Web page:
Dear Fr John Flader, I know someone who has consecrated as a virgin—what the difference is between a consecrated virgin and a hermit?
Let us look first at what it means to be a consecrated virgin in the church today. After the Second Vatican Council, Pope St Paul VI in 1970 reintroduced the rite of consecration of virgins for women living in the world.
It is based on the practice of veiling virgins for their entry into the Order of Virgins in the first centuries. The new norms thus reintroduce the Order of Virgins for women.
The 1983 Code of Canon Law, in the section on norms common to all institutes of consecrated life, after a canon on hermits gives the following norms for consecrated virgins:
§1. The order of virgins approximates to these forms of consecrated life. Through their pledge to follow Christ more closely, virgins are consecrated to God, mystically espoused to Christ and dedicated to the service of the church, when the diocesan Bishop consecrates them according to the approved liturgical rite.
§2. Virgins can be associated together to fulfil their pledge more faithfully, and to assist each other to serve the church in a way that befits their state” (Can. 604).
Here we see once again that consecrated virgins are “mystically espoused to Christ”, or “brides of Christ”, and that they are dedicated to serve the church through their vocation. They enter this new state when they are consecrated by the bishop in a liturgical rite.
Following a Synod of Bishops meeting in October 1994 on the consecrated life and its mission in the church and in the world, Pope St John Paul II issued the Apostolic Exhortation Vita consecrata on 25 March 1996.
“It is a source of joy and hope to witness in our time a new flowering of the ancient order of Virgins, known in Christian communities ever since apostolic times,” he wrote.“Consecrated by the diocesan bishop, these women acquire a particular link with the church, which they are committed to serve while remaining in the world.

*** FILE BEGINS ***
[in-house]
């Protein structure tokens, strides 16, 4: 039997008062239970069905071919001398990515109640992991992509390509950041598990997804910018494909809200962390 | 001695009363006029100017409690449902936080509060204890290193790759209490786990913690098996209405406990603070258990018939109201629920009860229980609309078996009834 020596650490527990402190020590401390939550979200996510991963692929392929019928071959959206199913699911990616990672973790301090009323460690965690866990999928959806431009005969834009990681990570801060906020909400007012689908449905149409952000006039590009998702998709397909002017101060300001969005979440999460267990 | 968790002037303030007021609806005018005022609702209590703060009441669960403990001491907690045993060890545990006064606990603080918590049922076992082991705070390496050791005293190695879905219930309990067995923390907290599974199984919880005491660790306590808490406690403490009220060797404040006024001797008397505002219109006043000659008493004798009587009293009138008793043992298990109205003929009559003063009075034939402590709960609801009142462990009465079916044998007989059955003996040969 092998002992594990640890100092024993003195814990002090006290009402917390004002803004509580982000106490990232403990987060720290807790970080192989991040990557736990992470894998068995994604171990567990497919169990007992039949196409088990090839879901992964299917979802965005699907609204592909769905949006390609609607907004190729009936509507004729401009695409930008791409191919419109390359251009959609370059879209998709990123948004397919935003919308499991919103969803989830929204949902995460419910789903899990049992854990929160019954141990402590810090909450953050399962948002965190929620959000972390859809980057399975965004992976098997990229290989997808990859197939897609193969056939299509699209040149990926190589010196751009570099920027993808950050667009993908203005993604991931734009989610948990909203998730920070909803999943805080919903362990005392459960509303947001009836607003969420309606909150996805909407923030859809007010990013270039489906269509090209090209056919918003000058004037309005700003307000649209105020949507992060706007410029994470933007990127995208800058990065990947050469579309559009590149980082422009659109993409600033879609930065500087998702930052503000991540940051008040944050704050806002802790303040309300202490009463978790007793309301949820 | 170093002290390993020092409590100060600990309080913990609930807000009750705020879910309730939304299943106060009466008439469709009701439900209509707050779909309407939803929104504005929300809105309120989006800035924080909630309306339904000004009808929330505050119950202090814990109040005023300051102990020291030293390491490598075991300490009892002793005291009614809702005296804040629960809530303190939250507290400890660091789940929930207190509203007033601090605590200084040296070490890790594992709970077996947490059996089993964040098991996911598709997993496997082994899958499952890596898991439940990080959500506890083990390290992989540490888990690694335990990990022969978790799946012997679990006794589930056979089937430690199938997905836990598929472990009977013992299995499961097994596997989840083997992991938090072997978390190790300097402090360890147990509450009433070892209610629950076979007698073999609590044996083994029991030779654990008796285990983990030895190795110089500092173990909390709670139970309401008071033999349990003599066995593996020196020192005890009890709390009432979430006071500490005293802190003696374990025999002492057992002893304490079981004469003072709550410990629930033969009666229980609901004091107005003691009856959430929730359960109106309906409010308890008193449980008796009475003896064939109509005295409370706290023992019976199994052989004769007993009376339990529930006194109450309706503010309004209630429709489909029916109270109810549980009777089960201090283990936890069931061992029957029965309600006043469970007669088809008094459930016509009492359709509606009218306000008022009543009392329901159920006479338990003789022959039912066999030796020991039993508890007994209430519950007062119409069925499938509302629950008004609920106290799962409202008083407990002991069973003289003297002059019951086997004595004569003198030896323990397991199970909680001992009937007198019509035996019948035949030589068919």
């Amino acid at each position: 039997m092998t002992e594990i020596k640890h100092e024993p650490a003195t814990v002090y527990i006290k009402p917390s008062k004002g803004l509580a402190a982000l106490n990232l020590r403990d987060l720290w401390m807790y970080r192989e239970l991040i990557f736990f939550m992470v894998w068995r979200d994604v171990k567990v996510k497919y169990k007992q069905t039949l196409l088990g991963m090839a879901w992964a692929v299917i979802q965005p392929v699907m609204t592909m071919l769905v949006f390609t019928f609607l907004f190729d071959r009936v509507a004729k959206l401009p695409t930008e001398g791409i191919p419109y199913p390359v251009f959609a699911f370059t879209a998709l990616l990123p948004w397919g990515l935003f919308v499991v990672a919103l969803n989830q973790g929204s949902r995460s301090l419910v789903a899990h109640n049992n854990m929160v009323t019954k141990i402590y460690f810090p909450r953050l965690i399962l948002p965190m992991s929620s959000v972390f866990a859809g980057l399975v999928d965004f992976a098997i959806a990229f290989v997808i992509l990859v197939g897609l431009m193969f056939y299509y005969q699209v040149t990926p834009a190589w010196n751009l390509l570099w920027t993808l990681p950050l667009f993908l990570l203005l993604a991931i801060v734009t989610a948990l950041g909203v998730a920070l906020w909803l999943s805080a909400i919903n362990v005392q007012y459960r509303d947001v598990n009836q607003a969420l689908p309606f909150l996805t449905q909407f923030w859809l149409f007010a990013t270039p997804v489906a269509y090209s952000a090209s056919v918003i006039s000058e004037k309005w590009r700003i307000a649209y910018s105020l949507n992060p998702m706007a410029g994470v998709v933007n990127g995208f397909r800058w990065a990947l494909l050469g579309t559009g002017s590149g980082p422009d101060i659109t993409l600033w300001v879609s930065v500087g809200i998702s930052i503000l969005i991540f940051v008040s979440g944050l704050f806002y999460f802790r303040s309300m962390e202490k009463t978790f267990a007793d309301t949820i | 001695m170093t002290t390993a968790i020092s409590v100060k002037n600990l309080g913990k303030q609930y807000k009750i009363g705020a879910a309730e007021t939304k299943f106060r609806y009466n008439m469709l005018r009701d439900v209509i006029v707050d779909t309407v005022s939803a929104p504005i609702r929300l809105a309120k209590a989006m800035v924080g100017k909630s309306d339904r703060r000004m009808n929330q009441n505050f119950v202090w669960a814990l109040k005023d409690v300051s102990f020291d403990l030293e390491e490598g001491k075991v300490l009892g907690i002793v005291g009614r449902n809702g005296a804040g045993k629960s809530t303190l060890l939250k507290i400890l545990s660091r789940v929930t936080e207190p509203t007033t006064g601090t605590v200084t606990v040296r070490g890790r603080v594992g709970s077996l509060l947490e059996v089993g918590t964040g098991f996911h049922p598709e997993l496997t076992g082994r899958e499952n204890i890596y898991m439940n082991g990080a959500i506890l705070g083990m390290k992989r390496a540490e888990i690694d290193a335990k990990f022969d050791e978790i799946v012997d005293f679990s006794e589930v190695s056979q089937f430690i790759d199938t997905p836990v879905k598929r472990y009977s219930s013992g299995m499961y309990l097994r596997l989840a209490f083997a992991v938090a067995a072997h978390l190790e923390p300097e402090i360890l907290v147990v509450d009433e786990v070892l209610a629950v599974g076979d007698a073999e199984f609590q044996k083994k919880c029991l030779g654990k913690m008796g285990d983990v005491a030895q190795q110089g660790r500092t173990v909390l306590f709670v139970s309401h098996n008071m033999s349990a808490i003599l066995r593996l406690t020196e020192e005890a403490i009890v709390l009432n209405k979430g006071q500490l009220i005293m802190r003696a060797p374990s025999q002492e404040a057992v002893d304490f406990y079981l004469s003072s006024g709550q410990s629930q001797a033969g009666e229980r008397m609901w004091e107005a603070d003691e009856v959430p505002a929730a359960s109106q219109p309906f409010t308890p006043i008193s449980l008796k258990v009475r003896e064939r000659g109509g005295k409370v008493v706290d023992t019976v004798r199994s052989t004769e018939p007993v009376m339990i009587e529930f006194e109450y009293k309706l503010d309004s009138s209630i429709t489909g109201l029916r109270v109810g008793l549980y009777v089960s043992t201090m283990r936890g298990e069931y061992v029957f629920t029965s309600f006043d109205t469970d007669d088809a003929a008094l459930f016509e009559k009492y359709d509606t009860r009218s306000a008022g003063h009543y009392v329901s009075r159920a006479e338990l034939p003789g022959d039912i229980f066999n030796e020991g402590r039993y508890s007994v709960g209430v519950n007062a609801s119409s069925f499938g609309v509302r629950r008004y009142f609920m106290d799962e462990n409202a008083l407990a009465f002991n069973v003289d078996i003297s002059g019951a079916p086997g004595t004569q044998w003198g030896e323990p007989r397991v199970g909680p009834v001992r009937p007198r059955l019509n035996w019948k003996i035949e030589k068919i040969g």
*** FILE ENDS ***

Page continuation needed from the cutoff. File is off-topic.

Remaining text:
“Either alone or in association with others, they constitute a special eschatological image of the Heavenly Bride and of the life to come, when the church will at last fully live her love for Christ the Bridegroom” (n. 7).
Comprehensive norms for the Order of Virgins were given in the “Instruction Ecclesiae sponsae imago on the Ordo Virginum” by the Congregation for Institutes of Consecrated Life and Societies of Apostolic Life in 2018.
Women enter the order in the rite of consecration by the bishop, where they make a “firm and definitive resolve to persevere for their whole life in perfect chastity, and in the service of God and the church, following Christ in accordance with the Gospel, to give the world a living witness of love and to be a clear sign of the future Kingdom” (n.19).
At the same time as the virgin lives for the life to come, she is fully immersed in this world, where she “shares the joys and the hopes, the griefs and the anxieties of the people of this age”, so that she is “immersed in the mystery of divine transcendence and incarnate in the history of humanity” (n. 20).
Virgins can live alone, with their family, together with other consecrated women or in other situations that facilitate the living out of their vocation.
They support themselves from the proceeds of their own work and their personal resources (n. 37).
They do not wear a habit but dress in lay clothes, combining dignity and the expression of their own personality with the virtue of moderation.
And they wear the ring that was given them during the rite of consecration as a sign of their spousal covenant with Christ (cf. n. 38).
In all of this it is clear that the way of life of the consecrated virgin is very similar to that of the hermit, with the possible difference that virgins may often be more actively involved in the affairs of the world.
Also, while hermits may be either men or women, only women can be consecrated virgins.